From our 2009 Summer Newsletter
John W. Fisher died on June 27 after a months-long battle with leukemia. He was nearly 94 years old. Many people in Leelanau County knew John well, and can relate stories about his various passions, which included farming, manufacturing, aeronautics, and much more. He was a familiar sight at Leelanau Conservancy events. He and Janice were Sustainers and generous donors to the Leelanau Preservers program.
John Fisher provided critical early support to the Leelanau Conservancy when, in its infancy, the newly-formed organization could best take advantage of John’s endless expertise and business acumen, his incredible generosity, and his faith in the community. John understood that a conservancy takes on obligations to care for land in perpetuity, and to help fulfill that obligation, John was the first Chair of our Endowment Committee.
The backing of John Fisher, along with other giants of the summer community such as Ed Ball and Bill Elder, made possible some of the Conservancy’s earliest signature projects. I will never forget the day in late August of 1994 when John and Ed managed to track me down while my family was on vacation at a remote cabin on Lake Superior. Dick Ristine and I had traveled to Muncie earlier in the summer to pitch a plan to create the Whaleback Natural Area. After thinking carefully about our plans and no doubt polling other family members, Ed and John were calling to let me know that they had decided to make leadership gifts to our campaign for Whaleback. Without that commitment, the Whaleback Natural Area would not be here today.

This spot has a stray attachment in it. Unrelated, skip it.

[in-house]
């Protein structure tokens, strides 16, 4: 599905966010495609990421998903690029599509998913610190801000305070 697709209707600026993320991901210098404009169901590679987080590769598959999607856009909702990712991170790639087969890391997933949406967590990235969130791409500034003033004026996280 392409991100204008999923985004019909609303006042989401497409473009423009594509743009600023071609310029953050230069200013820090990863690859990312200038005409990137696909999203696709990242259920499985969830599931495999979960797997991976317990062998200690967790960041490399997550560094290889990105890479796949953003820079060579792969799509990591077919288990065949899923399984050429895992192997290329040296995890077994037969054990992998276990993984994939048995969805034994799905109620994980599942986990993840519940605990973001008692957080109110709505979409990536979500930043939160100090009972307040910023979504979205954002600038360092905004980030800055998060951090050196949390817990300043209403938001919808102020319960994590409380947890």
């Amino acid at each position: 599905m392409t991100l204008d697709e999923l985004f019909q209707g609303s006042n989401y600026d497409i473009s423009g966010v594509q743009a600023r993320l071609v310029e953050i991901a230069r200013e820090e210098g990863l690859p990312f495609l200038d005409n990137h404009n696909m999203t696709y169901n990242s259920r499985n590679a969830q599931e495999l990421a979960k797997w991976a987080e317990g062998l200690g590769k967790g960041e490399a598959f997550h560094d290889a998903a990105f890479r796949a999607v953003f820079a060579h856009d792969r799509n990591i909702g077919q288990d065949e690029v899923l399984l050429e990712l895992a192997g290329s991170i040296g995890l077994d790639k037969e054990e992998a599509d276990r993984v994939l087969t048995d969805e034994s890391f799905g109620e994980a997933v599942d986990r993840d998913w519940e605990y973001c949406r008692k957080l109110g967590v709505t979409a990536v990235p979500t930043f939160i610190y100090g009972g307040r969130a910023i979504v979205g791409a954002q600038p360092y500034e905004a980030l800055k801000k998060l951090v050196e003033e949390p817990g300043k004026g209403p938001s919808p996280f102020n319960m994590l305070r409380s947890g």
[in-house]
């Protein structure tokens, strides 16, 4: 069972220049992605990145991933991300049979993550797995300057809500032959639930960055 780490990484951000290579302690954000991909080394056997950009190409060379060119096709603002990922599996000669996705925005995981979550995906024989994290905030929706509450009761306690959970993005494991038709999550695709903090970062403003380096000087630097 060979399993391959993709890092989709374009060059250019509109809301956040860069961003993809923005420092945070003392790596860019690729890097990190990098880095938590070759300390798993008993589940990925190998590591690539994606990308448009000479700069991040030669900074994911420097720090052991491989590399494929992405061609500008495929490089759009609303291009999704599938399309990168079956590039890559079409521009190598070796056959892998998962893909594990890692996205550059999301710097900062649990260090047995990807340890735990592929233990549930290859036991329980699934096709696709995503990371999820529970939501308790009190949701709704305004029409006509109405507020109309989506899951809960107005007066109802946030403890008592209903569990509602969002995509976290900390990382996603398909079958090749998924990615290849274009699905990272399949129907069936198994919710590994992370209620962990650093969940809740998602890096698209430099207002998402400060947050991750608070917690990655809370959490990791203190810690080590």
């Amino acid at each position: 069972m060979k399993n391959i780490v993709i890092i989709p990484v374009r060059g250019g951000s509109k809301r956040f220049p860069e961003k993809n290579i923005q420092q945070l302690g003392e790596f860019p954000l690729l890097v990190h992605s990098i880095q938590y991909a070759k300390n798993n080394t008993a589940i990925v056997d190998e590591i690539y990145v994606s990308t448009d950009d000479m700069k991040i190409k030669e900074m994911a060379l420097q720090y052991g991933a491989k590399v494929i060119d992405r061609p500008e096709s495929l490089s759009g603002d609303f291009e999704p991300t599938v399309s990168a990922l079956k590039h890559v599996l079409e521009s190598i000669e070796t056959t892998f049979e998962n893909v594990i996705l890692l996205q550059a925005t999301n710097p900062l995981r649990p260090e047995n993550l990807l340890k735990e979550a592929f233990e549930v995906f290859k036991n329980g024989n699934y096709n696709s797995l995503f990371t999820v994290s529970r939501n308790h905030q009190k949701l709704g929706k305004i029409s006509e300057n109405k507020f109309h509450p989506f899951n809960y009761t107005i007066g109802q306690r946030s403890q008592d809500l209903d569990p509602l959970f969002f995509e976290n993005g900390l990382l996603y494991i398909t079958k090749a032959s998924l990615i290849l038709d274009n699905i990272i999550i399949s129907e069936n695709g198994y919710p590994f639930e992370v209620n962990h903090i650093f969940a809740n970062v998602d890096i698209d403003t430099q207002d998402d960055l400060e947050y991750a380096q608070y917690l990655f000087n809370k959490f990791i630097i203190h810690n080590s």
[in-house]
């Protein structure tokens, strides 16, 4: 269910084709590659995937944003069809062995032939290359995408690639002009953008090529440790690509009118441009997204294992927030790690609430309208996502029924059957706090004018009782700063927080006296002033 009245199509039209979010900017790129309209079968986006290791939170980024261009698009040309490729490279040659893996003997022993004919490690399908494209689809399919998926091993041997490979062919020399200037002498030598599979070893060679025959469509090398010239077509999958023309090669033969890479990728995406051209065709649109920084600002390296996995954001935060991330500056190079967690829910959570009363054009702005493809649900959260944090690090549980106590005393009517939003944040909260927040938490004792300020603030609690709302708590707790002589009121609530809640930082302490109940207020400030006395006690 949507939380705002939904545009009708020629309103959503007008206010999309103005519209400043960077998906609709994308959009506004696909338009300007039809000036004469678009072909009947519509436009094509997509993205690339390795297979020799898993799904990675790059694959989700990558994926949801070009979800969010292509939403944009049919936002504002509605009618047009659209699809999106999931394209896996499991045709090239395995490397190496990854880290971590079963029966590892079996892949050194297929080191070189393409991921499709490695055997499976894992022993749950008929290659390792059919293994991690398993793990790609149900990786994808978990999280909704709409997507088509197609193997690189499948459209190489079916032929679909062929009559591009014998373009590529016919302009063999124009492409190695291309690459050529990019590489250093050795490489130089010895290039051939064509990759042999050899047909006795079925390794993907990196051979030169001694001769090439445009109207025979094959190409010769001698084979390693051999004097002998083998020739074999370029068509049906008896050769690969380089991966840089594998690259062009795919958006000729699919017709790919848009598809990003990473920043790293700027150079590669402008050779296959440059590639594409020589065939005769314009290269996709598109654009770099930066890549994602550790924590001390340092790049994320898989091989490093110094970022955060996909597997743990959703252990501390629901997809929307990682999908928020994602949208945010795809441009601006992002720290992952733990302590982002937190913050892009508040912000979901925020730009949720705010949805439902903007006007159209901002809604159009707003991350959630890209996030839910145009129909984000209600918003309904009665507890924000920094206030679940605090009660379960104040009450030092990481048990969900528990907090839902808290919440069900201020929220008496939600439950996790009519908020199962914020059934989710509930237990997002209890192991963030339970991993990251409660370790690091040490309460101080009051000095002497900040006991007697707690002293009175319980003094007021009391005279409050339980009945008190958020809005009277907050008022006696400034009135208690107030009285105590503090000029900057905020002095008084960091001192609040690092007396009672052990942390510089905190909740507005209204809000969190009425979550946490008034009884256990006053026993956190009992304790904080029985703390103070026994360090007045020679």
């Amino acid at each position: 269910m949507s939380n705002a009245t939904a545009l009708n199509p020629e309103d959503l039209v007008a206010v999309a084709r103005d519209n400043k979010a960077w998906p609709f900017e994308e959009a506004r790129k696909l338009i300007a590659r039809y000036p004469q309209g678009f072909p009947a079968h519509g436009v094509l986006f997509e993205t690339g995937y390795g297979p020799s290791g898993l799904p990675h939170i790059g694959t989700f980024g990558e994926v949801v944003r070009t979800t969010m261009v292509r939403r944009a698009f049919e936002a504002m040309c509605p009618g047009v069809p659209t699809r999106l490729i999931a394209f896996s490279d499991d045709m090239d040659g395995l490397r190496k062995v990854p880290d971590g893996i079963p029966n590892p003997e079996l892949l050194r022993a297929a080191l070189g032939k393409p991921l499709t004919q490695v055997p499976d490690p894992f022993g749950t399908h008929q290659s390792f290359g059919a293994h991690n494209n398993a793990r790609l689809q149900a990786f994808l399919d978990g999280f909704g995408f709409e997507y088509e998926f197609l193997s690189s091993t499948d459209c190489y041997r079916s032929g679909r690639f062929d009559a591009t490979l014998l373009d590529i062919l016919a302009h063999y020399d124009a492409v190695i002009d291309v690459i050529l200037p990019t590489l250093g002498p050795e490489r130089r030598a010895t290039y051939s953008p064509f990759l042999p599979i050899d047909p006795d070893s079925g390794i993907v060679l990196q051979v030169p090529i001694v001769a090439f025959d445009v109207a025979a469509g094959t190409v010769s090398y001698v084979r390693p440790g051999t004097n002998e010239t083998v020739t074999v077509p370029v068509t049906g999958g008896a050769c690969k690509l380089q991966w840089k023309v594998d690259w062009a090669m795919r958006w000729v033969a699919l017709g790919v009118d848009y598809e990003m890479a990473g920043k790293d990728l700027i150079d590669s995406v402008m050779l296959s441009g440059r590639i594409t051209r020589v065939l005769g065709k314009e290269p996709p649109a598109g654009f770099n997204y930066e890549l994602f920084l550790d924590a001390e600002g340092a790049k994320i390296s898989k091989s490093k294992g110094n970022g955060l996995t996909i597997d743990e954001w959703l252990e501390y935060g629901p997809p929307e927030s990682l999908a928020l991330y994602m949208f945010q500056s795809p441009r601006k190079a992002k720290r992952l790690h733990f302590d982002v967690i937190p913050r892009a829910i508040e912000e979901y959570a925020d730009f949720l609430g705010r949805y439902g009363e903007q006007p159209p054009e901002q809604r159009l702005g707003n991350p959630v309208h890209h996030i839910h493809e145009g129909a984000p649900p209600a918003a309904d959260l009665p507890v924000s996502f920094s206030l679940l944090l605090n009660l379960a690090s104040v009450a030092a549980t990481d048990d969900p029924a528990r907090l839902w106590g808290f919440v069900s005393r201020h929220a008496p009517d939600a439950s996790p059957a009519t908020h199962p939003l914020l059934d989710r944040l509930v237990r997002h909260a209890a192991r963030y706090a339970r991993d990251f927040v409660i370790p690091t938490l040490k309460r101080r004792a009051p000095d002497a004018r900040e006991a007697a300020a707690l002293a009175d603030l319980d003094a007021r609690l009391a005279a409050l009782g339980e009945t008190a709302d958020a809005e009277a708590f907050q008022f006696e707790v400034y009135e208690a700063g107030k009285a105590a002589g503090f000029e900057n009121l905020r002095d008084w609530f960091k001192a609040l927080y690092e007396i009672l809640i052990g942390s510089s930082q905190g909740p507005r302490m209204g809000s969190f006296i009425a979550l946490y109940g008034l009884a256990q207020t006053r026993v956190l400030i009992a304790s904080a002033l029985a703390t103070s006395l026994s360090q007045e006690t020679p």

John Fisher played a critical role in other projects as well, such as doubling the size of Bartholomew Park on North Lake Leelanau. For over two decades, and in many different ways big and small, John Fisher contributed to the success of the Leelanau Conservancy. A memorial reception in his honor is planned for August 12 in Leland.—Brian Price.